To make it conceptually clearer, imagine \(\displaystyle \mathbb{K} = \mathbb{C}\) and \(\displaystyle \mathbb{K}_0 = \mathbb{R}\).

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If \(\displaystyle f(x,y) \in \mathbb{R}\[x, y\]\) has degree d which defines an algebraic curve \(\displaystyle \Gamma \subset \mathbb{C}^2\) when considering solutions to \(\displaystyle f(x,y) = 0\) in \(\displaystyle \mathbb{C}^2\),

and \(\displaystyle y - mx - b \in \mathbb{R}\[x, y\]\) is polynomial defining the line \(\displaystyle L \subset \mathbb{C}^2\) when considering solutions to \(\displaystyle y - mx - b = 0\) in \(\displaystyle \mathbb{C}^2\),

then the points of \(\displaystyle (x,y) \in \mathbb{C}^2\) which are on the intersection of \(\displaystyle \Gamma\) and \(\displaystyle L\) will have x-values satisfying \(\displaystyle f(x, mx+b) = 0\) (and then corresponding y-values via \(\displaystyle y = mx - b\)).

Let \(\displaystyle p(x) = f(x, mx+b)\). Then since \(\displaystyle m, b \in \mathbb{R}\) and \(\displaystyle f(x,y) \in \mathbb{R}\[x, y\]\), have that \(\displaystyle p(x) \in \mathbb{R}\[x\]\).

Since \(\displaystyle f\) has degree d, so does p.

If \(\displaystyle \{(x_k, y_k)\}_{k = 0}^d\) are the d intersection points (including possibly multiplicity) of \(\displaystyle \Gamma\) and \(\displaystyle L\), have that \(\displaystyle p(x) = c \prod_{k = 1}^{d}(x - x_k) \in \mathbb{C}\[x\]\).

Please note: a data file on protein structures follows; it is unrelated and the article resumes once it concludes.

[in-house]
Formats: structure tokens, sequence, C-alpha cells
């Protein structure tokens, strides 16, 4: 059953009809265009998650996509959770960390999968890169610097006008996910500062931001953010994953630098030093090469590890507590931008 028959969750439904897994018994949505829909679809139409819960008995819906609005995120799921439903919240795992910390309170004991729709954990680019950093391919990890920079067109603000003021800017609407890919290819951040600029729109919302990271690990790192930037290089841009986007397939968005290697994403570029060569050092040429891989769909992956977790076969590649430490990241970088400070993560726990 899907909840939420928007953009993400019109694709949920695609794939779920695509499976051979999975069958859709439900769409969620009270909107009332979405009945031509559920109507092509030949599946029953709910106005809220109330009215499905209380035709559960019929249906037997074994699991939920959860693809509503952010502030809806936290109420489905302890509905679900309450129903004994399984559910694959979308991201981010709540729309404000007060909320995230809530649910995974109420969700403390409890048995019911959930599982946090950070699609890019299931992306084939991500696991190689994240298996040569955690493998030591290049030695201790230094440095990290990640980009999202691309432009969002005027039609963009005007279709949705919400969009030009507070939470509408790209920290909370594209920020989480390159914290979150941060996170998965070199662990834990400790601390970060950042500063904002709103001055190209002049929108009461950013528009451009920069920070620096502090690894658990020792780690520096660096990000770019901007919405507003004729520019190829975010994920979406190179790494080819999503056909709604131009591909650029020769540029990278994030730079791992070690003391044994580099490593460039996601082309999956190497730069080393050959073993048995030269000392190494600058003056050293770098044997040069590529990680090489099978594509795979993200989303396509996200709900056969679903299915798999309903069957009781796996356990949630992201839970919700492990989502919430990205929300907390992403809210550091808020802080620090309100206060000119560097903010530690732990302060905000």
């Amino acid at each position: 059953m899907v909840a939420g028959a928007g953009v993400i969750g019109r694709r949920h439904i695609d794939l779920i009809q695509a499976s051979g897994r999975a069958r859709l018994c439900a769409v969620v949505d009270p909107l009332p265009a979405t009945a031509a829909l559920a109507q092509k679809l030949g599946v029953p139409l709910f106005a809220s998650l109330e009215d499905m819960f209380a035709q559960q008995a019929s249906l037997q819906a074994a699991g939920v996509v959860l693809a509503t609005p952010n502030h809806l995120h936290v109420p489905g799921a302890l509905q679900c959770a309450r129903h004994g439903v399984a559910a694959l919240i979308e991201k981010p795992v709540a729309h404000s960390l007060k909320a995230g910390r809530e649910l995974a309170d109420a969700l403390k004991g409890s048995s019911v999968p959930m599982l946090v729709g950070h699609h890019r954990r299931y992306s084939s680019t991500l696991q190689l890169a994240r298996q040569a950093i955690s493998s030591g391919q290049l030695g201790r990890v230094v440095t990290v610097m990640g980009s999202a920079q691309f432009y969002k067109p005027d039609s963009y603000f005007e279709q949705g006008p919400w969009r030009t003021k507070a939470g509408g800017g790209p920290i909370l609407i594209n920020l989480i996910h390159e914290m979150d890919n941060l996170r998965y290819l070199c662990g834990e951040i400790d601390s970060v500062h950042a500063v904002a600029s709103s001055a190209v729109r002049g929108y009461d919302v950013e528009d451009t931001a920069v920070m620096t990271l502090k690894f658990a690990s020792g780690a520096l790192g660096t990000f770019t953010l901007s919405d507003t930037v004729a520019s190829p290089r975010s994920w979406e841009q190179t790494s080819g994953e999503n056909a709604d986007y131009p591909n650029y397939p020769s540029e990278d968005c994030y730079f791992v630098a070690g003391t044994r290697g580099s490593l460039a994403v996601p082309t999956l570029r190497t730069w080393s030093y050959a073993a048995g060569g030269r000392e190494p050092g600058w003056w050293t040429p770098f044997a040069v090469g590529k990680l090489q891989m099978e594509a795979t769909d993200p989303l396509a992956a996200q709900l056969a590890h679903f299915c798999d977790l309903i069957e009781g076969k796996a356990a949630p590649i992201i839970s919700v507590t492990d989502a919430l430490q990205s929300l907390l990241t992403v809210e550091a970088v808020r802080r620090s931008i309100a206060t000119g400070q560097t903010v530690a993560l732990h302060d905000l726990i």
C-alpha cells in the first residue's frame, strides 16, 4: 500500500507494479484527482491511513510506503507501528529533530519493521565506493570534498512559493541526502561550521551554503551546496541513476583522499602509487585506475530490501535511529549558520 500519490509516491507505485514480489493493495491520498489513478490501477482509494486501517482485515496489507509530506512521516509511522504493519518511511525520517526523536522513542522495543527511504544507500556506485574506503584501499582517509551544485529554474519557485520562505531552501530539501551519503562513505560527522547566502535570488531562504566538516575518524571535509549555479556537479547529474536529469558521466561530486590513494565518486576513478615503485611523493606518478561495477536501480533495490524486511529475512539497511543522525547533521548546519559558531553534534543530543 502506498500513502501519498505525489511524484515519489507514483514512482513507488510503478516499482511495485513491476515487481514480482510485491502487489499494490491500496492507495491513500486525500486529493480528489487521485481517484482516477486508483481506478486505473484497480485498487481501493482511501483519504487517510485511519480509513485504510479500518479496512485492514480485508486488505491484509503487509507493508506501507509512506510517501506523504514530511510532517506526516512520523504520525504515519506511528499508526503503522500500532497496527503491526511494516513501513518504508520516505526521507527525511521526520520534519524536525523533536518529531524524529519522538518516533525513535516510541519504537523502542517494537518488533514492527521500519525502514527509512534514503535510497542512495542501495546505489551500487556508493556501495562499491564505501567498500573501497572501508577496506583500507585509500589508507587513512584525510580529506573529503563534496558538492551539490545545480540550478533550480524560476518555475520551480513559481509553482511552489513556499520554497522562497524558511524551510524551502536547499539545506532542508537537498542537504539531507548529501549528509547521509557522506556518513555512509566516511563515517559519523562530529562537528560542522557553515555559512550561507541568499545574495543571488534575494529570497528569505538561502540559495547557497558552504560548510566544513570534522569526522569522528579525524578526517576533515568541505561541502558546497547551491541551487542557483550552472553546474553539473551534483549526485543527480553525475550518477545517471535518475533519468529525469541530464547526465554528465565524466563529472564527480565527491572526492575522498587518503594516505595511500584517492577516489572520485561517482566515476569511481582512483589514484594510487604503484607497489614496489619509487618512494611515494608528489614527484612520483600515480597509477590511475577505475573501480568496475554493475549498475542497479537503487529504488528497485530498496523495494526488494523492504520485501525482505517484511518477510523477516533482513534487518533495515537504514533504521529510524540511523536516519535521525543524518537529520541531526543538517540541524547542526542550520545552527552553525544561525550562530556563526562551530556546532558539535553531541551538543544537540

So since \(\displaystyle p\) has degree d, and is in \(\displaystyle \mathbb{R}\[x\]\), if the first (d-1) of those \(\displaystyle x_k\) are in \(\displaystyle \mathbb{R}\), can you prove that the d-th one, the final one, \(\displaystyle x_d\), is also in \(\displaystyle \mathbb{R}\)?

That's the point of this exercise.

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There's another possibility to consider: \(\displaystyle y - mx - b \in \mathbb{C}\[x, y\]\) might not be capable of describing the line \(\displaystyle L\), in which case you'll need: \(\displaystyle x - s \in \mathbb{C}\[x, y\]\) to describe \(\displaystyle L\).

But since the min poly of \(\displaystyle L\) is in \(\displaystyle \mathbb{R}\[x, y\]\), that tells you that \(\displaystyle s \in \mathbb{R}\). In this case, points of intersection will satisfy \(\displaystyle f(s, y) = 0\),

and so you'll be using a polynomial \(\displaystyle q(y) = f(s, y) \in \mathbb{R}\[y\]\) to do the same reasoning as with above, except now using \(\displaystyle y\)'s and \(\displaystyle q(y)\) instead of \(\displaystyle x\)'s and \(\displaystyle p(x)\).

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The reasoning for general alg closed \(\displaystyle \mathbb{K}\) with subfield \(\displaystyle \mathbb{K}_0\) will work exactly the same way.